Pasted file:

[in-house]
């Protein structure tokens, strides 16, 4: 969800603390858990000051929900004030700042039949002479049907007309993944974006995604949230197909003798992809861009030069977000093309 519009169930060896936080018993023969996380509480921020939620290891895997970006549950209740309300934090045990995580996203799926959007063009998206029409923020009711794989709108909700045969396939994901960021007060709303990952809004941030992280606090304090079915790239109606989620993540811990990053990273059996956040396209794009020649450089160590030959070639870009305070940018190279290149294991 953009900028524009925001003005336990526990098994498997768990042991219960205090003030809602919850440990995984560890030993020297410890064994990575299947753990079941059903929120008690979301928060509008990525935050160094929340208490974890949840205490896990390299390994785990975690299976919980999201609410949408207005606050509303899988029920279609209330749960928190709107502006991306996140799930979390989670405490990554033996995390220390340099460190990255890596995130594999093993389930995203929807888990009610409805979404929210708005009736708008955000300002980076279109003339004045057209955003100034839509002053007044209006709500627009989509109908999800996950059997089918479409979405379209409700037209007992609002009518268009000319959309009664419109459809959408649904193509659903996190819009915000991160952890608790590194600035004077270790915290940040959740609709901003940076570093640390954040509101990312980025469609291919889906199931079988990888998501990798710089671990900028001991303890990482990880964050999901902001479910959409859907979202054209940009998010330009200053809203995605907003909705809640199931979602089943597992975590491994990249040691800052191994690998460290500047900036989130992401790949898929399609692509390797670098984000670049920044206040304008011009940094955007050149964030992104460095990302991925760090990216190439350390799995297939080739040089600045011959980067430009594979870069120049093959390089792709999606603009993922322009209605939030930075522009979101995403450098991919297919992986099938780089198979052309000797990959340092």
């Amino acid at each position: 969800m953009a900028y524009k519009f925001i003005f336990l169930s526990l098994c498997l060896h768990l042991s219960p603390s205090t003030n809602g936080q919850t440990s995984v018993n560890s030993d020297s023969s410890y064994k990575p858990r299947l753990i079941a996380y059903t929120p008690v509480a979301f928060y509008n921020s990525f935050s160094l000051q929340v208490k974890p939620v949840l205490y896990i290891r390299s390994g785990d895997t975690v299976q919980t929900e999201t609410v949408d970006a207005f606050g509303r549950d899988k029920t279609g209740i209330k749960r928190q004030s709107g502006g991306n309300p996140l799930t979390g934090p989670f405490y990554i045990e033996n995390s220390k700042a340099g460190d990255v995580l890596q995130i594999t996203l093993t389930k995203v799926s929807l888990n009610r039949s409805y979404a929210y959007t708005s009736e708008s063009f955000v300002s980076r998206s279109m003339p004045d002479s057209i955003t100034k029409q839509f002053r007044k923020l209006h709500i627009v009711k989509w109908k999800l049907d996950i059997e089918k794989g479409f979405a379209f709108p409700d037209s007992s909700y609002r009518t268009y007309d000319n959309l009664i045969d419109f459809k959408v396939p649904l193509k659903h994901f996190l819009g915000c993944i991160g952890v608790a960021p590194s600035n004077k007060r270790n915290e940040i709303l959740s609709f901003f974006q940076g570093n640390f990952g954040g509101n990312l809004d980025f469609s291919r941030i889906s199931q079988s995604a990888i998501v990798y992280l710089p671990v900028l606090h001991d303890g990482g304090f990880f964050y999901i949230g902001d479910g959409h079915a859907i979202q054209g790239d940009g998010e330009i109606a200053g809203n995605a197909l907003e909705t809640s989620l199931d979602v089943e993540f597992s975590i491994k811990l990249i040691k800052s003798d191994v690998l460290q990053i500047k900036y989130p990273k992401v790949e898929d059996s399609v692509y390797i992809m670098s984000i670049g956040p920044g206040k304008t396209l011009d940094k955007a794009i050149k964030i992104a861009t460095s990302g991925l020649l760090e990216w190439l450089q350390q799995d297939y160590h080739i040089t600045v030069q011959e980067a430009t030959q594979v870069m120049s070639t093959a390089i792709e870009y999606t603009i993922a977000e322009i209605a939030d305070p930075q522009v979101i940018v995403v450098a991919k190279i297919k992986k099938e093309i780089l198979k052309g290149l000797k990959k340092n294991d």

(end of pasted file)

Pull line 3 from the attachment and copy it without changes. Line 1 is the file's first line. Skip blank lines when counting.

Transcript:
């Amino acid at each position: 969800m953009a900028y524009k519009f925001i003005f336990l169930s526990l098994c498997l060896h768990l042991s219960p603390s205090t003030n809602g936080q919850t440990s995984v018993n560890s030993d020297s023969s410890y064994k990575p858990r299947l753990i079941a996380y059903t929120p008690v509480a979301f928060y509008n921020s990525f935050s160094l000051q929340v208490k974890p939620v949840l205490y896990i290891r390299s390994g785990d895997t975690v299976q919980t929900e999201t609410v949408d970006a207005f606050g509303r549950d899988k029920t279609g209740i209330k749960r928190q004030s709107g502006g991306n309300p996140l799930t979390g934090p989670f405490y990554i045990e033996n995390s220390k700042a340099g460190d990255v995580l890596q995130i594999t996203l093993t389930k995203v799926s929807l888990n009610r039949s409805y979404a929210y959007t708005s009736e708008s063009f955000v300002s980076r998206s279109m003339p004045d002479s057209i955003t100034k029409q839509f002053r007044k923020l209006h709500i627009v009711k989509w109908k999800l049907d996950i059997e089918k794989g479409f979405a379209f709108p409700d037209s007992s909700y609002r009518t268009y007309d000319n959309l009664i045969d419109f459809k959408v396939p649904l193509k659903h994901f996190l819009g915000c993944i991160g952890v608790a960021p590194s600035n004077k007060r270790n915290e940040i709303l959740s609709f901003f974006q940076g570093n640390f990952g954040g509101n990312l809004d980025f469609s291919r941030i889906s199931q079988s995604a990888i998501v990798y992280l710089p671990v900028l606090h001991d303890g990482g304090f990880f964050y999901i949230g902001d479910g959409h079915a859907i979202q054209g790239d940009g998010e330009i109606a200053g809203n995605a197909l907003e909705t809640s989620l199931d979602v089943e993540f597992s975590i491994k811990l990249i040691k800052s003798d191994v690998l460290q990053i500047k900036y989130p990273k992401v790949e898929d059996s399609v692509y390797i992809m670098s984000i670049g956040p920044g206040k304008t396209l011009d940094k955007a794009i050149k964030i992104a861009t460095s990302g991925l020649l760090e990216w190439l450089q350390q799995d297939y160590h080739i040089t600045v030069q011959e980067a430009t030959q594979v870069m120049s070639t093959a390089i792709e870009y999606t603009i993922a977000e322009i209605a939030d305070p930075q522009v979101i940018v995403v450098a991919k190279i297919k992986k099938e093309i780089l198979k052309g290149l000797k990959k340092n294991d």